Thursday, February 15, 2007

Size your Undo tablespace

What should be the size of UNDO tablespace? Generally this question is vaguely answered saying that sizing comes with experience (of DBA) or looking at load on server or sometimes even by the number of ORA-1555 or out of space errors.

This paper is to help DBA’s in calculating the size of UNDO tablespace by using a simple formula.

While designing an application, generally it is tough to know about the number of transactions and subsequently number of rows changed per second.
So I suggest having a “big undo tablespace” to start with and based on load, after doing some calculations and resize your UNDO tablespace.

In my case one of the applications was going to production (live), and I had no idea that how many transactions will happen against this database. All what I was told that there will be optimum (transactional) activity on this database. The word “optimum” itself is vague.

So I started with UNDO tablespace with size of 2GB and datafiles with autoextend “on” .

In production, you must be very careful in using this (autoextend on) as the space may grow to inifinity very fast. So my advice is either dont use this option, or use with "maxsize" or continuously monitor space (which is tough).

I month later, I noticed the activity from V$undostat.

Here is the step by step approach:

Step 1: Longest running query.

SQL> select max(maxquerylen) from v$undostat;


This gives you ideal value for UNDO_RETENTION. To be on the safer size you should add few more seconds to get the right value. So in my case, the size of undo retention should be say 2000 secs.

Step 2: Size of UNDO tablespace.

Size of UNDO needed = UNDO_RETENTION x [UNDO block Generation per sec x DB_BLOCK_SIZE] + Overhead(30xDB_BLOCK_SIZE)

Out of these we know UNDO_RETENTION and DB_BLOCK_SIZE

All we need is to find out “UNDO Blocks per second”

Which can be easily fetched from v$undostat

SQL> SELECT (SUM(undoblks))/ SUM ((end_time - begin_time) * 24*60*60) "UPS"
2 FROM v$undostat;


V$undostat stores data for every 10 mins and begin/end times are start/end time of those intervals. We multiplied it with 24*60*60 because the difference between two dates will be in days and to get to seconds, we need it to multiply with 24hrs*60mins*60secs

So now we have all the values needed.

Undo size needed = [8.12 x 2000 x 8192] + [30 x 8192] = 133283840 bytes = 127.11 MB


nipun said...

amazing funda, very helpful

Sachin said...

If anyone feels keeping autoextend on for a month could be dangerous from space perpective, you can set it off and put a alert system (i guess evenyone uses it) to see if undo tablespac gets filled up or not.

Rajeev said...

Sachin, Can you elaborate abt the Alert System to monitor the space managemnt of tablespace.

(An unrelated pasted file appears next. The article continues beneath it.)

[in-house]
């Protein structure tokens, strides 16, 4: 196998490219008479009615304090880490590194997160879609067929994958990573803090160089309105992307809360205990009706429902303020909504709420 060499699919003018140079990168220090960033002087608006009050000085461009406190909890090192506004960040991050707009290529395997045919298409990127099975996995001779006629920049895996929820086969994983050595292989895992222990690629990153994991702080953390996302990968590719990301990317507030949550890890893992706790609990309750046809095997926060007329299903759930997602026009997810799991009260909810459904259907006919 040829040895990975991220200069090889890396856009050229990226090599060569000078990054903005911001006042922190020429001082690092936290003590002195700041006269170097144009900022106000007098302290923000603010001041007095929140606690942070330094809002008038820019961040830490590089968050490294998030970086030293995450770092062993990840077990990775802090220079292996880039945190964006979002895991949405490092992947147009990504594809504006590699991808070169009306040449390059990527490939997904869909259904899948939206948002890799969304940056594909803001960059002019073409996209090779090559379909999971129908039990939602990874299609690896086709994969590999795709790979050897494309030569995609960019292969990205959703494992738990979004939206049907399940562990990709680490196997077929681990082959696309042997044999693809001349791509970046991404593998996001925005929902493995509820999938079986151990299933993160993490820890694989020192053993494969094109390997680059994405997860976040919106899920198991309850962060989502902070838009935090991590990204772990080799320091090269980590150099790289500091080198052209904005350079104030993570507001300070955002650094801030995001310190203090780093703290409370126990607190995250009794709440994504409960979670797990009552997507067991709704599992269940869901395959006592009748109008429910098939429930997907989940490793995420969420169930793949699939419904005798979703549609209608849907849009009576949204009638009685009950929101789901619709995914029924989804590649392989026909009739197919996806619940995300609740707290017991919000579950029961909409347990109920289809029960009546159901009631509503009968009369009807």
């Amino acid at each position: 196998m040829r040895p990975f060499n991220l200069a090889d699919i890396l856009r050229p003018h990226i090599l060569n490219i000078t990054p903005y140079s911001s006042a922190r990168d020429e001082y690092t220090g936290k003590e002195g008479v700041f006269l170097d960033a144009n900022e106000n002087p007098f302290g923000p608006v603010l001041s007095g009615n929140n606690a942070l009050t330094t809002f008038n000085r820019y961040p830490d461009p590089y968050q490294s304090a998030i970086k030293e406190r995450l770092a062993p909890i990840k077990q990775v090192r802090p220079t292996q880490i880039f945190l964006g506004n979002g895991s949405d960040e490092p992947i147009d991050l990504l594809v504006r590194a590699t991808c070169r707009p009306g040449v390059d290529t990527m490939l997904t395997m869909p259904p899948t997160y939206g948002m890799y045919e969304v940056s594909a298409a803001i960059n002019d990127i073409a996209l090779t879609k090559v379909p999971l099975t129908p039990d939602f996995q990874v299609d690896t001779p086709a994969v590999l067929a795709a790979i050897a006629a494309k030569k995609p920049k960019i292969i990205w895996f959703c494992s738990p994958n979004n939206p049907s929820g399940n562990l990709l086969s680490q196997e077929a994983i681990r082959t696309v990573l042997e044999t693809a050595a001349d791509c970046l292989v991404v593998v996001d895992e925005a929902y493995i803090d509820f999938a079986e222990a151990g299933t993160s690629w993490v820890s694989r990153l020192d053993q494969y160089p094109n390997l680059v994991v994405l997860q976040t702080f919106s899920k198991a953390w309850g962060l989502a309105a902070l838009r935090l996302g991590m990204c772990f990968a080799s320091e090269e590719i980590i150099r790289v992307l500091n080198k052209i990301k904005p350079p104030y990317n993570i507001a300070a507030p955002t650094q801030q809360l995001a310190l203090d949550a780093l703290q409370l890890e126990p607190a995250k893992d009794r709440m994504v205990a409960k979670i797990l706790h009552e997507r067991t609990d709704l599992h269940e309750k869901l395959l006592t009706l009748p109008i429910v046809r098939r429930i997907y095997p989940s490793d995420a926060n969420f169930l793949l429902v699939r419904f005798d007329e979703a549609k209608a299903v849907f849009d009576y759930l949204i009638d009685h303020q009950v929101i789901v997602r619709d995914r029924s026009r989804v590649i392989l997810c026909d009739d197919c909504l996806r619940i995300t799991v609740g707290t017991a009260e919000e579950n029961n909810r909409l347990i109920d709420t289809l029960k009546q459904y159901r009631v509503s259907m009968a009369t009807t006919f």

Rajeev said...

Sachin, Can you elaborate abt the Alert System to monitor the space managemnt of tablespace.

Sachin said...

Hi Rajeev,

Thanks for your comments.
But I suggest, if you can expalin/elaborate your question.

"Alert System to monitor space Management of tablespace"

- Is it for all tablespace or UNDO tablespace.

- When you say Alert System, it means EM Alerts?


Rajeev said...

I was talking abt UNDO tablespace.

I have got the Oracle documentation (Oracle 9i 5 weeks Traing Material); Can u suggest me the road map to master oracle database.

Vidhya said...

We were running an Insert statement within a procedure which commits crores of records and then commit. Since undo tablespace was getting filled, we killed the process. Even the default tablespace was also increasing quite fast. After killing the process, it has not released the space it has grown to. What could b the reason?

Is it because the cursor may not have closed? Do we need to bounce the db to release the space?

Please update.

Sachin said...

Hi Vidhya,

Space from UNDO segment is not realeased immediately the transaction commits.
when the transaction commits, the blocks used by transaction are in reusable status.

So if you see "tablespace free space", you may not see the space releasing from UNDO tablespace. But thats normal. the space is still in reusable status.
One more thing you need to keep in mind is UNDO segment are written in circular fashion so before wrapping, undo segment need to have free extent in the starting of the circle or else undo segment will extend further, depending upon the space left in UNDO tablespace.


Anonymous said...

The calculation is not perfect. The actual undo tablespace size=(size for retention period)+(size for concurrent transactions)

size for concurrent transactions=max(undoblks)*undo_retention